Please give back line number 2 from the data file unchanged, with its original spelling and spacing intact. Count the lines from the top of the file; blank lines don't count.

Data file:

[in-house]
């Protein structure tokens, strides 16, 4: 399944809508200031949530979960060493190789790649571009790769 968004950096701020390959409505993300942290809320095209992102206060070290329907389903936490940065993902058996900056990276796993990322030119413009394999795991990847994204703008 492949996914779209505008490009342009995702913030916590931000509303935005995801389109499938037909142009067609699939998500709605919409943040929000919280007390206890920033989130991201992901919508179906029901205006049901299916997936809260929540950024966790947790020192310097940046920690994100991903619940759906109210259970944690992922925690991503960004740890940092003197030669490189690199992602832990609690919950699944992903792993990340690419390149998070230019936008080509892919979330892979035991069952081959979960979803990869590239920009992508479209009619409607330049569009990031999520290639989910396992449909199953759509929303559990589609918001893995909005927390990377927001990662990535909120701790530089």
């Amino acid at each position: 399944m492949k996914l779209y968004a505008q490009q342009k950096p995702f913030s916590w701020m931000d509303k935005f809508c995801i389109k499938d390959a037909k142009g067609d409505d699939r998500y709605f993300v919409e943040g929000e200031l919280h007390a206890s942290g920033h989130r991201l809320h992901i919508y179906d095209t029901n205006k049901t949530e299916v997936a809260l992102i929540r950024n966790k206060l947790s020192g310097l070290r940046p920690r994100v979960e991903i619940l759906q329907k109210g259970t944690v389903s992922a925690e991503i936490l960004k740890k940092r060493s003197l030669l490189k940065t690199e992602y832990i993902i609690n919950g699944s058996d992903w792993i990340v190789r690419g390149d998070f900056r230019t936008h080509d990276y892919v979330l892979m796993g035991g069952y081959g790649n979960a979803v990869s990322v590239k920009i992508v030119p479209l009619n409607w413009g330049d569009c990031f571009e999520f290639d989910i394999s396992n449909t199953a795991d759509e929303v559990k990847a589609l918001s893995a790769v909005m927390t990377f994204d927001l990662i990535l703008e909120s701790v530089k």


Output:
């Protein structure tokens, strides 16, 4: 399944809508200031949530979960060493190789790649571009790769 968004950096701020390959409505993300942290809320095209992102206060070290329907389903936490940065993902058996900056990276796993990322030119413009394999795991990847994204703008 492949996914779209505008490009342009995702913030916590931000509303935005995801389109499938037909142009067609699939998500709605919409943040929000919280007390206890920033989130991201992901919508179906029901205006049901299916997936809260929540950024966790947790020192310097940046920690994100991903619940759906109210259970944690992922925690991503960004740890940092003197030669490189690199992602832990609690919950699944992903792993990340690419390149998070230019936008080509892919979330892979035991069952081959979960979803990869590239920009992508479209009619409607330049569009990031999520290639989910396992449909199953759509929303559990589609918001893995909005927390990377927001990662990535909120701790530089």